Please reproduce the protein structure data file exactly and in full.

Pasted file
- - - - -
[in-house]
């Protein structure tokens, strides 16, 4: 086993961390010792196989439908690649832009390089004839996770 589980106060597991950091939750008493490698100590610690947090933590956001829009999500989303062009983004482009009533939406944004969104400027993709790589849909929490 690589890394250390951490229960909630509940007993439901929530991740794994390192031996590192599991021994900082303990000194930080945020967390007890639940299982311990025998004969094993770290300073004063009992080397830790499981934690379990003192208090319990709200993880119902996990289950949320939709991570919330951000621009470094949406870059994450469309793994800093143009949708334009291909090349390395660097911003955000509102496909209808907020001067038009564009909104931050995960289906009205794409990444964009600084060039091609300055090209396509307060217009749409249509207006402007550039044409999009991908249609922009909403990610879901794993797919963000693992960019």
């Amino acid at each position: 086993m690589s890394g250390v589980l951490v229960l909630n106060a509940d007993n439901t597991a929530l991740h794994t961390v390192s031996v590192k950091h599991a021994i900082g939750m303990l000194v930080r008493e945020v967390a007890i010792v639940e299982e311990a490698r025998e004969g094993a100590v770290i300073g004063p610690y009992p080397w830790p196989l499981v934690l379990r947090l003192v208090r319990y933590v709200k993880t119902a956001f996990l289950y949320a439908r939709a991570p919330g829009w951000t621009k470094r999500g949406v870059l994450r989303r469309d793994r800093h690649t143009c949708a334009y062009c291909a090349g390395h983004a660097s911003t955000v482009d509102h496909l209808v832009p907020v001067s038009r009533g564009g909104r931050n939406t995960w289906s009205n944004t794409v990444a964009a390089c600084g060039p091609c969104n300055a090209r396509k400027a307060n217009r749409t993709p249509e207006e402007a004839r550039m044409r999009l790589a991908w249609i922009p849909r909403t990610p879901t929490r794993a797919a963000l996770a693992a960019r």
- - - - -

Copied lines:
[in-house]
């Protein structure tokens, strides 16, 4: 086993961390010792196989439908690649832009390089004839996770 589980106060597991950091939750008493490698100590610690947090933590956001829009999500989303062009983004482009009533939406944004969104400027993709790589849909929490 690589890394250390951490229960909630509940007993439901929530991740794994390192031996590192599991021994900082303990000194930080945020967390007890639940299982311990025998004969094993770290300073004063009992080397830790499981934690379990003192208090319990709200993880119902996990289950949320939709991570919330951000621009470094949406870059994450469309793994800093143009949708334009291909090349390395660097911003955000509102496909209808907020001067038009564009909104931050995960289906009205794409990444964009600084060039091609300055090209396509307060217009749409249509207006402007550039044409999009991908249609922009909403990610879901794993797919963000693992960019």
């Amino acid at each position: 086993m690589s890394g250390v589980l951490v229960l909630n106060a509940d007993n439901t597991a929530l991740h794994t961390v390192s031996v590192k950091h599991a021994i900082g939750m303990l000194v930080r008493e945020v967390a007890i010792v639940e299982e311990a490698r025998e004969g094993a100590v770290i300073g004063p610690y009992p080397w830790p196989l499981v934690l379990r947090l003192v208090r319990y933590v709200k993880t119902a956001f996990l289950y949320a439908r939709a991570p919330g829009w951000t621009k470094r999500g949406v870059l994450r989303r469309d793994r800093h690649t143009c949708a334009y062009c291909a090349g390395h983004a660097s911003t955000v482009d509102h496909l209808v832009p907020v001067s038009r009533g564009g909104r931050n939406t995960w289906s009205n944004t794409v990444a964009a390089c600084g060039p091609c969104n300055a090209r396509k400027a307060n217009r749409t993709p249509e207006e402007a004839r550039m044409r999009l790589a991908w249609i922009p849909r909403t990610p879901t929490r794993a797919a963000l996770a693992a960019r």